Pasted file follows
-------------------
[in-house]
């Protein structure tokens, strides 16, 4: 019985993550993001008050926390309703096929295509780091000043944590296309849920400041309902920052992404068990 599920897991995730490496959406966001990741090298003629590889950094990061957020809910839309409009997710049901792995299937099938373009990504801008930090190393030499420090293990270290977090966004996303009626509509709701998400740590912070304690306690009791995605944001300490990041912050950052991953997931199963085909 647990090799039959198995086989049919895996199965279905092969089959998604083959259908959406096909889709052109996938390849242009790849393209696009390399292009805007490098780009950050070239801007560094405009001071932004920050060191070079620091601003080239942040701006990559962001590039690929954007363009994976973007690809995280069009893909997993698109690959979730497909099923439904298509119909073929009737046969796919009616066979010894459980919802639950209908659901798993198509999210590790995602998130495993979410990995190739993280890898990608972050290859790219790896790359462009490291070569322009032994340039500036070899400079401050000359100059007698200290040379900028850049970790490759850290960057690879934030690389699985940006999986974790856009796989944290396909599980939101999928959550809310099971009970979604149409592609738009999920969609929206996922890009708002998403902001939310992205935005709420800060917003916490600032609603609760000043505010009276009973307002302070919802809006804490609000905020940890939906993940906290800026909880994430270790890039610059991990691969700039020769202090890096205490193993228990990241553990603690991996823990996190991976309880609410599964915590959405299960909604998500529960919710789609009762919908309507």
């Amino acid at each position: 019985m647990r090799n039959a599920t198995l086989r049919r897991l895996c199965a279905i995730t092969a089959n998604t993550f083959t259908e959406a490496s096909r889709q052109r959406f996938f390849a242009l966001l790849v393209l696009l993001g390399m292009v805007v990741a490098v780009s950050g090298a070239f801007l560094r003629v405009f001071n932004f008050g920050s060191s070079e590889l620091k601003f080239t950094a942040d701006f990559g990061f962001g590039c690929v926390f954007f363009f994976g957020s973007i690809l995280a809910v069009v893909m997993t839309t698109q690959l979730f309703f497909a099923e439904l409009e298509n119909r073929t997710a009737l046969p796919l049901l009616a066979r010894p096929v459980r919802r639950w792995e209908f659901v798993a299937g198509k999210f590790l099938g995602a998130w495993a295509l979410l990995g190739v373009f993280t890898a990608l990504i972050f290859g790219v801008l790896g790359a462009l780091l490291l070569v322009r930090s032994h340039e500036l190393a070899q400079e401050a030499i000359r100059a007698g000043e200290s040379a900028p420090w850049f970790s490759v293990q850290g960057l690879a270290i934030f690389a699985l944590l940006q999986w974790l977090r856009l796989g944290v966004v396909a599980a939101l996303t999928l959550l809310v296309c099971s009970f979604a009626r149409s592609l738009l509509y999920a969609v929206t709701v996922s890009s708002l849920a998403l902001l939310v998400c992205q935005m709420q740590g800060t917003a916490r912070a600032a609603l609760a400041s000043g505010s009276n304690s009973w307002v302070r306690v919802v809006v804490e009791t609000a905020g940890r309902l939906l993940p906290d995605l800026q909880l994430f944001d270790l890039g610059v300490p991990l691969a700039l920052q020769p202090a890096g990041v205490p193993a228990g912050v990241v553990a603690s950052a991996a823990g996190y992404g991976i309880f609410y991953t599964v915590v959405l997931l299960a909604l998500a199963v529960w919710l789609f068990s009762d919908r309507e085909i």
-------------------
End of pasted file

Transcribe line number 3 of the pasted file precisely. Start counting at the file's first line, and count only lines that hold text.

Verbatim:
């Amino acid at each position: 019985m647990r090799n039959a599920t198995l086989r049919r897991l895996c199965a279905i995730t092969a089959n998604t993550f083959t259908e959406a490496s096909r889709q052109r959406f996938f390849a242009l966001l790849v393209l696009l993001g390399m292009v805007v990741a490098v780009s950050g090298a070239f801007l560094r003629v405009f001071n932004f008050g920050s060191s070079e590889l620091k601003f080239t950094a942040d701006f990559g990061f962001g590039c690929v926390f954007f363009f994976g957020s973007i690809l995280a809910v069009v893909m997993t839309t698109q690959l979730f309703f497909a099923e439904l409009e298509n119909r073929t997710a009737l046969p796919l049901l009616a066979r010894p096929v459980r919802r639950w792995e209908f659901v798993a299937g198509k999210f590790l099938g995602a998130w495993a295509l979410l990995g190739v373009f993280t890898a990608l990504i972050f290859g790219v801008l790896g790359a462009l780091l490291l070569v322009r930090s032994h340039e500036l190393a070899q400079e401050a030499i000359r100059a007698g000043e200290s040379a900028p420090w850049f970790s490759v293990q850290g960057l690879a270290i934030f690389a699985l944590l940006q999986w974790l977090r856009l796989g944290v966004v396909a599980a939101l996303t999928l959550l809310v296309c099971s009970f979604a009626r149409s592609l738009l509509y999920a969609v929206t709701v996922s890009s708002l849920a998403l902001l939310v998400c992205q935005m709420q740590g800060t917003a916490r912070a600032a609603l609760a400041s000043g505010s009276n304690s009973w307002v302070r306690v919802v809006v804490e009791t609000a905020g940890r309902l939906l993940p906290d995605l800026q909880l994430f944001d270790l890039g610059v300490p991990l691969a700039l920052q020769p202090a890096g990041v205490p193993a228990g912050v990241v553990a603690s950052a991996a823990g996190y992404g991976i309880f609410y991953t599964v915590v959405l997931l299960a909604l998500a199963v529960w919710l789609f068990s009762d919908r309507e085909i």